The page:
I’d like to talk briefly about the importance of due diligence. The term is thrown around a lot, but what does it mean and why does it matter?
Due diligence is, at heart, learning. Whether you’re an investor or a buyer, you’re asking questions to learn about the target (the company you’re buying or in which you’re investing) and make sure you’re getting what you expect, you’re getting what you’re being told you’re getting, and you’re satisfied with it. If any of those aren’t true, you can reduce the amount you pay, you can be indemnified (like a guarantee) for the risk, you can walk from the opportunity, or you can accept the risk as-is.
But, you may ask, I’ve got an investment or acquisition agreement full of pages and pages of densely-worded representations and warranties telling me all about the target, so why do I need to also spend time and money reviewing information about the target? Chiefly, you’re better off finding out about the target’s defects before you send them money or acquire them – it’s much harder (and more expensive) to deal with the fact that you were lied to (a “breach” of the representations) after the deal closes. Also, you may not be in a position to evaluate the strength and breadth of the representations, let alone negotiate them.
Why am I raising this point now? Well, the U.S. Securities and Exchange Commission just filed a complaint accusing a group of fraudulently raising $25 million from investors in alleged cannabis operations. (link) Among other things, the SEC is alleging that the defendants failed to disclose key facts about existing liens on the assets and loans taken out, as well as relevant facts about the operators. Securities law generally requires disclosure of material facts to potential investors (note: I’m grossly oversimplifying the rule here).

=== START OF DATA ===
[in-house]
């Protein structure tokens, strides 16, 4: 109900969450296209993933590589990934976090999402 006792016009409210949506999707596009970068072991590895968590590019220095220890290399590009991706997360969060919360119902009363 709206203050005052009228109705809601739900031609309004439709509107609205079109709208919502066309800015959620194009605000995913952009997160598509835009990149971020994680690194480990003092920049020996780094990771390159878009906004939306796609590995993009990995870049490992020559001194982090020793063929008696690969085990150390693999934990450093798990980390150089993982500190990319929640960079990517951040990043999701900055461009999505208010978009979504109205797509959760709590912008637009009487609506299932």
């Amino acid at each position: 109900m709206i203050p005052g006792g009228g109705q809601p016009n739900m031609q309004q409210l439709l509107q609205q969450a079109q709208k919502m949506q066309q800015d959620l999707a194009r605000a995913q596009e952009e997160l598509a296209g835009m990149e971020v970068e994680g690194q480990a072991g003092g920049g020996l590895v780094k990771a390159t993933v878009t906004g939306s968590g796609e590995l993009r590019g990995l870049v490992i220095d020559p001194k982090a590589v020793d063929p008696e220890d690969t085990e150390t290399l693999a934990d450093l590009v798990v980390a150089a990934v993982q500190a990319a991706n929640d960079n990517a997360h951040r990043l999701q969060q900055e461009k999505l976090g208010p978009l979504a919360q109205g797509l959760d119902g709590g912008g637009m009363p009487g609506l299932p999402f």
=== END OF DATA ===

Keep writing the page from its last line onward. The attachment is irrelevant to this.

I don’t know whether the investors here were offered or conducted due diligence, and I’m not suggesting that they didn’t. I’m instead using this news to highlight the broader point that asking questions and getting answers are always fundamental to doing deals, perhaps even more so in an industry that operates in the quantum mechanics-like duality of illegality and heightened regulation (link). Due diligence can be expensive and is typically thankless, but it’s sort of like insurance – you don’t need it except when you do, and you can’t predict when you’re gonna need it.